"The NHS will last as long as there are folk left with the faith to fight for it"
Aneurin Bevan

Friday, 2 September 2011

Personal Healthcare Budgets

One of the best features of the NHS is that you know that whatever unforeseen healthcare issue you have, you will always get treatment according to clinical need. Anyone who waters down this basic principle of the NHS does not deserve to hold public office.

Enter the concept of personal budgets for healthcare. I will write more about this subject but here are some initial thoughts. The first point to make is that all the major political parties are in favour of personal budgets. This would imply that the majority of people are in favour of them, and that there is a universal demand for them. But stop anyone in the street and ask them about NHS personal budget and you'll find that they either have not heard about them, or they are against them. If you get a positive response for personal budget, it will be usually followed up with the hope that it will result in more money spent on them. The sad truth is that there is no more money, and that in the future the money spent on healthcare will decrease, not increase.

What are personal budgets? The idea is that through a personal budget patients will be offered more choice and control over their care. However, at the moment the policy makers are very careful to say that they will be offered only be patients with long term conditions. Policy makers are also careful to say that they will be only offered to patients with "stable and predictable conditions". The combination of these two restrict their application to a limited number of perfect patients. Finally, policy makers are extremely careful to say that no one will ever be denied treatment as a result of having a personal budget. Life is never perfect, but let us assume the best case for patients.

If no one will be denied care, this implies that the situation we have at the moment - where care is according to need - will be the baseline, that is, the minimum spend. Politicians are acutely aware that they must not be seen to be introducing rationing. It would be political suicide for a politician to be seen to be introducing any policy that require patients to pay for top-up for NHS care. This means that when personal budgets are introduced they must be more than what the patient would otherwise receive through their existing NHS care.

Patients will not be simply handed a pot of cash to spend however they like. Instead, they will be handed a limited list of approved treatments (or providers) or patients will be asked to have a treatment or provider approved before they will be able to spend the money from their budget. This requires the work of an administrator, advisor or advocate and it will be in addition to anny administrators currently used. Further, since this will be devolved down to the patient level, rather than across a large number of patients, it will not benefit from economies of scale. The administrative costs of personal budgets will be more than not having personal budgets.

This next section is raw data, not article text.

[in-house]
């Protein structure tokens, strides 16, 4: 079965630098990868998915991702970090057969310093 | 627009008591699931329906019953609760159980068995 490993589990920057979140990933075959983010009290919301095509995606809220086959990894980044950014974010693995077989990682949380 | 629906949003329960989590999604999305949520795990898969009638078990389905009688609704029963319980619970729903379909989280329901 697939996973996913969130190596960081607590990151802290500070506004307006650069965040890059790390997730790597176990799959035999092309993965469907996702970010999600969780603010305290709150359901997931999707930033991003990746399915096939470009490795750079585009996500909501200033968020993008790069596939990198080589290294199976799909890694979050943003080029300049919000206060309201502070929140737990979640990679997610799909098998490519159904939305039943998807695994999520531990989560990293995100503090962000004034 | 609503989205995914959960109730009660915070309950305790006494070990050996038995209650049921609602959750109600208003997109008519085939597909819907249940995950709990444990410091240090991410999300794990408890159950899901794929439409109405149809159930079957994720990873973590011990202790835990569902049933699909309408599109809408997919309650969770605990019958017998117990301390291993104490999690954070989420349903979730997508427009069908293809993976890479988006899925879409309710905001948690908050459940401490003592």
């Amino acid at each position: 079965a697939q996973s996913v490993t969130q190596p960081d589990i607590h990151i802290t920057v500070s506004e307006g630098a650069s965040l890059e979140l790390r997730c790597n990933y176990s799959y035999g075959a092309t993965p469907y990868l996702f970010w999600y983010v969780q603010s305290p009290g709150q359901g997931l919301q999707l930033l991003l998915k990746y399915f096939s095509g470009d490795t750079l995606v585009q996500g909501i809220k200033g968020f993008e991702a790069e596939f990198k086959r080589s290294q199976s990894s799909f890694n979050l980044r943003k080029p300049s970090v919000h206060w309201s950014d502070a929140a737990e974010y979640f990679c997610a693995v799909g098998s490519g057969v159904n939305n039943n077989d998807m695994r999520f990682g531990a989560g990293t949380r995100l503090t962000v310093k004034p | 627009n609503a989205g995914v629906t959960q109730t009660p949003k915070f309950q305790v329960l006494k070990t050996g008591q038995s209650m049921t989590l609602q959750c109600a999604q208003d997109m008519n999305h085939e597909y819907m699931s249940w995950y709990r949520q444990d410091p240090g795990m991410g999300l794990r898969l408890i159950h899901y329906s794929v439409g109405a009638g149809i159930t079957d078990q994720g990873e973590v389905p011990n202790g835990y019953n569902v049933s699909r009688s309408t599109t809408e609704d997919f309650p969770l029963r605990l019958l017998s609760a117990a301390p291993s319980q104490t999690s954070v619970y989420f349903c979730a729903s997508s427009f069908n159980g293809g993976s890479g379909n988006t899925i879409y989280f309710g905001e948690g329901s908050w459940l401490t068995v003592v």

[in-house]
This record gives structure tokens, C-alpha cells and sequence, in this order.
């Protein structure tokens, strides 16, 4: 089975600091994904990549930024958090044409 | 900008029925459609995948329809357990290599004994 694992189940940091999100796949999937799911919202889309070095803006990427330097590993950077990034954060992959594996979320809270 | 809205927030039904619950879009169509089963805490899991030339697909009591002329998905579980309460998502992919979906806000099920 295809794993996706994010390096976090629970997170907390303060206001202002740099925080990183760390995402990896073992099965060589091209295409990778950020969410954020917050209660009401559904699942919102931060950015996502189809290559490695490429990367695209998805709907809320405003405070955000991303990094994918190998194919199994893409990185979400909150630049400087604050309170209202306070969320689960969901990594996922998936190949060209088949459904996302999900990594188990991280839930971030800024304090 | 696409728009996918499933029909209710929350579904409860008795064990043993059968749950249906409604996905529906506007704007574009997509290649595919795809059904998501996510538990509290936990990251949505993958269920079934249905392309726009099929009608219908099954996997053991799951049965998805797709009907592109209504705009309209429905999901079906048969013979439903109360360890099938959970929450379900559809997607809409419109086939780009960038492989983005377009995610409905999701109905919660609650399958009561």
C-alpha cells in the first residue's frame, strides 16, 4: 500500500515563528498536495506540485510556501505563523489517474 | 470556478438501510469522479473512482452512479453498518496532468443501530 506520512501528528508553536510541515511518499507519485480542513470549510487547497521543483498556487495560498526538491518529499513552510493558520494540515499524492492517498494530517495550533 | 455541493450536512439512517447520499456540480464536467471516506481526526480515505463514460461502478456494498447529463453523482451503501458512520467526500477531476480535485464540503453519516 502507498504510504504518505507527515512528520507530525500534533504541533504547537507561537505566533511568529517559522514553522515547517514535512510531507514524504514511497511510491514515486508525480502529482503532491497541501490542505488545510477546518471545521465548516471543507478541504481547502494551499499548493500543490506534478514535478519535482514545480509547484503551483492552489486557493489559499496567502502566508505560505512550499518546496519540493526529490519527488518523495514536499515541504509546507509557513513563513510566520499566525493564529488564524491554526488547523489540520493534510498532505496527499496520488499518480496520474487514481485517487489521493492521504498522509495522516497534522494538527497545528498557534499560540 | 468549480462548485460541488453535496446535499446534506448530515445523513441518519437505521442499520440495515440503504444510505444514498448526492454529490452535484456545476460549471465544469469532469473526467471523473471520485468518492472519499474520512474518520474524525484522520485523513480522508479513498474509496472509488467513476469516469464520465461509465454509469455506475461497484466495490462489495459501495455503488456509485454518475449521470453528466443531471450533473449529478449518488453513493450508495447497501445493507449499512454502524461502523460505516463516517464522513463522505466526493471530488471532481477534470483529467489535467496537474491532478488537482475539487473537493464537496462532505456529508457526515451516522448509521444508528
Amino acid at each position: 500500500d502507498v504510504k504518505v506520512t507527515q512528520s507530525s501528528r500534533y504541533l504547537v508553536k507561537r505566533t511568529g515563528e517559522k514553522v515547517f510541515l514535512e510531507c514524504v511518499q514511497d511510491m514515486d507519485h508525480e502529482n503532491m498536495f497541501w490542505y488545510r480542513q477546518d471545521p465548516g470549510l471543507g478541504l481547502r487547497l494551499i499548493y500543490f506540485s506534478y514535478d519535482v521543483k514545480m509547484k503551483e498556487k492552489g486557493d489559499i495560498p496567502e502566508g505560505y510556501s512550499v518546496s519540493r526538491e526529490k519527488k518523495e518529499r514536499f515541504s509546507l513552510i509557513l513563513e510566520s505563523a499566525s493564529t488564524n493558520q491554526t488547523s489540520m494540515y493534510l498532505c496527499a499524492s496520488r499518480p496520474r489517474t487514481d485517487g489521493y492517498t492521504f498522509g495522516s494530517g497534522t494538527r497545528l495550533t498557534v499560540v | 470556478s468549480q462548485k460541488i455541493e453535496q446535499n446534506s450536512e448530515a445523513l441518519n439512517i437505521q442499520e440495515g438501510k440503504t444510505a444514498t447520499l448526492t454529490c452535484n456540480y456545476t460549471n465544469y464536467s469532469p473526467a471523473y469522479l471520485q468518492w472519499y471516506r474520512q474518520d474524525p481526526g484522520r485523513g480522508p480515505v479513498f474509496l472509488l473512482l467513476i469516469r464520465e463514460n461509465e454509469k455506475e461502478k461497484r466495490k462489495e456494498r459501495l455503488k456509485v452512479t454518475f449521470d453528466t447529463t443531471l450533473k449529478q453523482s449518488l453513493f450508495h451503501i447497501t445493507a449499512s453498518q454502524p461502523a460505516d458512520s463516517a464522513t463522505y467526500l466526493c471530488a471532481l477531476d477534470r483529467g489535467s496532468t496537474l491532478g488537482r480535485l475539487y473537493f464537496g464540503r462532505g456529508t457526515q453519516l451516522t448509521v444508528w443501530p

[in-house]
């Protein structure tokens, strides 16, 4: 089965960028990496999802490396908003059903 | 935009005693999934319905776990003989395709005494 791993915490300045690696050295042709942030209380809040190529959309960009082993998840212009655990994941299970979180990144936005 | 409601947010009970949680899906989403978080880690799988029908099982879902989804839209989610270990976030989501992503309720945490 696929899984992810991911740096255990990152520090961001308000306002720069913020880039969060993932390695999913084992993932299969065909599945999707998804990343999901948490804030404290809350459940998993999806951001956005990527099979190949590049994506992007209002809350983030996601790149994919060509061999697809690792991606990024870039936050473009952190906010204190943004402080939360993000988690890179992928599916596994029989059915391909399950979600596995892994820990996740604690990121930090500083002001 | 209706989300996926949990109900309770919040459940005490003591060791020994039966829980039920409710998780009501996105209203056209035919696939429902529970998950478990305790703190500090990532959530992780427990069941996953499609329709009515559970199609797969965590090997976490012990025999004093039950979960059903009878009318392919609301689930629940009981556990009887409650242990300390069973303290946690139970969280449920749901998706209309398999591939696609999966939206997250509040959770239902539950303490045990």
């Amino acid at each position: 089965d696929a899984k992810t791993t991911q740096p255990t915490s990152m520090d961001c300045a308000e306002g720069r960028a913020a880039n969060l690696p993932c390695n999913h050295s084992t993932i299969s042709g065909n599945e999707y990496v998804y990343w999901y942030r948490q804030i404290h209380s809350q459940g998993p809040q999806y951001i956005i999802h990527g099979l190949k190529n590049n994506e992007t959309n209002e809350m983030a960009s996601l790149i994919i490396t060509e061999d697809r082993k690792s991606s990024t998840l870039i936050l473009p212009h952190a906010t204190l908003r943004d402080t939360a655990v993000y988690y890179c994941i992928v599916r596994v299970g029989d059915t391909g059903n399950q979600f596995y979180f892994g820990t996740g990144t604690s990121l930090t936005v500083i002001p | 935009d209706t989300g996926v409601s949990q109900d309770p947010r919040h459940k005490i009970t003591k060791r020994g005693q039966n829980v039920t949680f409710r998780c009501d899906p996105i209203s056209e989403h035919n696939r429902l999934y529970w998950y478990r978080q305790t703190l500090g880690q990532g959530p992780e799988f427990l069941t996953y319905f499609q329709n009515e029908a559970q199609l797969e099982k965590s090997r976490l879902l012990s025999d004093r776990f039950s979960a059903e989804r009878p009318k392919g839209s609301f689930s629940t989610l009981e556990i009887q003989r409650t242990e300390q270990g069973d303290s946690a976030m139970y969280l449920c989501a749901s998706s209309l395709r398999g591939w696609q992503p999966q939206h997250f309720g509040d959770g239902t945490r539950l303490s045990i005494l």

To make the budget more personal, a patient must be given access to the budget. Whatever access the patient is given, it is unlikely to be actual cash, otherwise the patient would be able to spend the budget on something other than healthcare (for example, heating bills). Instead, the personal budget is likely to be in some other form of currency: for example vouchers. The conversion of these other currencies will have a cost.

When you add all of this together, personal budgets will cost more for the same treatment than not having personal budgets. The only way that personal budgets can be made popular for those that will receive them, is if they will result in more spent on those patients. However, there is a fixed overall healthcare budget so if more money is spent on patients with personal healthcare budgets, this means spending less on those without them. I object to any policy that results in taking money from one patient to give to another if there is no clinical benefit for both patients.

Further, I dislike quoting Liam Bryne but "I'm afraid to tell you there's no money left" is apposite. Any policy, in the foreseeable future, that involves spending more will be rejected by the Treasury, so therefore every government policy must result in spending less. Since personal budgets involve spending more on administration, they mean spending less on healthcare, and any temporary rise in spending on healthcare designed to make personal budgets popular will ultimately result in bigger cuts in the future.

I can never support personal budgets.


  1. Richard, did you see the NHS Confed report on personal health (as opposed to social care) budgets in MH: http://www.nhsconfed.org/Publications/reports/Pages/Personal-health-budgets.aspx. Must have given the DH collywobbles, as there's no way of getting around the fact that neither services nor service users want the doggone things.
    Obviously it's from the Confed so is still q. gung-ho,saying that service users need reassuring/cajoling until they 'get it' but no matter how it's presented these are changes that are unwanted.

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